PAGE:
This Christmas story tells us about how sometimes we have to give ourselves the gift of living our own life instead of missing out on it.
My synopsis: Finals are done and it’s time to head home for the holidays. Gunn and Nathan would love to spend Christmas together, but their families have other plans. However, a last minute change means Nathan surprises Gunn with a holiday visit. But the surprise is on Nathan who discovers that Gunn isn’t out to his family. Nathan gets to know Gunn’s parents and neighbor, but it still eats at him that Gunn’s parents think he’s the roommate. Either Gunn comes out to his parents or it may be the last Christmas.
Much of this story focuses on coming out to parents, and how that can often be the most difficult part of coming out. Gunn is completely out at college – Nathan refers to him as Mr Queer Man on campus – but he’s not out at home. Even though it appears that Gunn’s parents would be completely accepting, he’s worried because he knows from others’ experiences that parents reactions are sometime unpredictable and sometimes even out of character.
Gunn even tries several times to come out, but is stopped by different things. One being his neighbor Abby who his mother appears to be trying to set him up with. Abby herself says, “We all want to be what our parents want us to be.” Gunn has difficulty being a person that he thinks his parents may not approve of or want for him. Sometimes though you have to have faith that the people around you will love you for who you are.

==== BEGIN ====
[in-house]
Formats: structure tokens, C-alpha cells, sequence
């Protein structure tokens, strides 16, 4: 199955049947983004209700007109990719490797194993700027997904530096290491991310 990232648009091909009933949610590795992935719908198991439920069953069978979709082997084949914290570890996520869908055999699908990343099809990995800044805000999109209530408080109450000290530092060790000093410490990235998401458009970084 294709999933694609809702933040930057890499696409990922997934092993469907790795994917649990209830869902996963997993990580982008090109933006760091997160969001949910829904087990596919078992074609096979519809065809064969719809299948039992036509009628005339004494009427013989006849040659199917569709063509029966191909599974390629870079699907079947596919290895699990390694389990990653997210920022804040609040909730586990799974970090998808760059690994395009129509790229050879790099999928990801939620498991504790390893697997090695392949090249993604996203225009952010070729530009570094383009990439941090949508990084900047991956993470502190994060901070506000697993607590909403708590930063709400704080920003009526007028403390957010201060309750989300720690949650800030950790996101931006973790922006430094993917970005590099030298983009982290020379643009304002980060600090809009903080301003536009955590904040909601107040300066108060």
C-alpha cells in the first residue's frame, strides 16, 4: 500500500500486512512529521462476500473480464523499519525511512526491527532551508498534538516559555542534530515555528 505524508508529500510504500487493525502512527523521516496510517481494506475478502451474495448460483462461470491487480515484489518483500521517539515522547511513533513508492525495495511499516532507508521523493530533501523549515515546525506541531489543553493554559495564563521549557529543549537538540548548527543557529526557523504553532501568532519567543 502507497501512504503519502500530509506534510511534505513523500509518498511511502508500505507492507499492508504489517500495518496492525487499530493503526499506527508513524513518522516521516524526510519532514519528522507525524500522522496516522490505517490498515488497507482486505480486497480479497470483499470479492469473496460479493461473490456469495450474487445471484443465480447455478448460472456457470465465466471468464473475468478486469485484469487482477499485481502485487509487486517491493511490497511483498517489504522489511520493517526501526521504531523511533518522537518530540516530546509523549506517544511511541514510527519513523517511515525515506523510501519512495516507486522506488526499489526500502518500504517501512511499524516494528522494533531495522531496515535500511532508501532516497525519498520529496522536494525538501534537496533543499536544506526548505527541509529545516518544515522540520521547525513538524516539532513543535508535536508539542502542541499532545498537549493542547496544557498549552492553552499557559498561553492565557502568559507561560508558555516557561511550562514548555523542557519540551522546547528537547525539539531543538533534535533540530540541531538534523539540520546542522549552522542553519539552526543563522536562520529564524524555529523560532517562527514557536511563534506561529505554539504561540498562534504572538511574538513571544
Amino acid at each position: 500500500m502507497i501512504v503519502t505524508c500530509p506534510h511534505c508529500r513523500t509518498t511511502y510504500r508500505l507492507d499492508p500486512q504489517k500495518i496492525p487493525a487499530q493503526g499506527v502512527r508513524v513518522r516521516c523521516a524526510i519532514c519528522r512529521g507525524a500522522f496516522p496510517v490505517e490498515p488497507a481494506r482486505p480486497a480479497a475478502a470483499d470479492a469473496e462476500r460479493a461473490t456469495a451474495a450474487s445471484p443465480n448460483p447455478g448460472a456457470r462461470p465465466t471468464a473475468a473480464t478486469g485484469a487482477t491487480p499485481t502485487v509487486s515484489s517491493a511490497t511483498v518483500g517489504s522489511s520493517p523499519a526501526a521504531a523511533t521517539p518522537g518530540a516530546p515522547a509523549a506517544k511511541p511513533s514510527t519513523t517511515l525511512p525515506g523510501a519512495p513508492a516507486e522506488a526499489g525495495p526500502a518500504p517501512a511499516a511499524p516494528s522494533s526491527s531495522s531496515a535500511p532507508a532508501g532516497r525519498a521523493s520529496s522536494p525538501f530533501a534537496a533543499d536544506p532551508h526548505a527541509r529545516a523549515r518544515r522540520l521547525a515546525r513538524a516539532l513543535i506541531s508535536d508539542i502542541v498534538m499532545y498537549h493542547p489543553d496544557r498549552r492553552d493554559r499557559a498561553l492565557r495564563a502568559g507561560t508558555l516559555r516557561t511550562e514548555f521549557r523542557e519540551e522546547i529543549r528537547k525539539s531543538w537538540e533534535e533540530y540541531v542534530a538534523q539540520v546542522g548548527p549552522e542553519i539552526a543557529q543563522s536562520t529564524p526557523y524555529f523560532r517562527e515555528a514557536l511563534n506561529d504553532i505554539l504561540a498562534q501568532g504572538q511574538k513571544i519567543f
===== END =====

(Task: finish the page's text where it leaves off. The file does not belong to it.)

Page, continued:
For all the innuendo that is thrown around in this movie I would have thought that everyone would be on the same page. It makes the film fun to watch though and I found it funny. The conversation with the mother, Gunn, and Nathan about who sleeps on the top bunk is particularly outrageous. At first I thought Gunn’s mother was just about being funny, but I’m pretty sure the innuendo was more cleverly used.
Gunn’s family is pretty close, and he gets along well with his parents. Nathan’s family, on the other hand, is at arm’s length and not close at all. They treat Nathan almost as an afterthought which makes him question how they really feel about him. He sees the contrast immediately when he spends time with Gunn’s family, which at times makes it more difficult for him. But part of this film is about finding family, and what better time than at Christmastime.
Make the Yuletide Gay isn’t a particularly heavy movie, and the story revolves only around a few key characters. Gunn and Nathan are a cute couple, and Gunn’s parents are certainly interesting people. Even the neighbor is pretty spunky. The story plays out well, although there are just a few oddities here and there. A few scenes may have been a little overdramatic.
The film is enjoyable to watch, and I think I’ve probably watched it about once a year around this time. It’s a light-hearted, fun movie to watch with a basic theme that most can relate to. And a sequel is currently in the works, so maybe we’ll have a continuation of Gunn and Nathan’s relationship to see what comes next for them and their families. (disclaimer: I’m a Kickstarter backer for the sequel, so of course I’m biased…)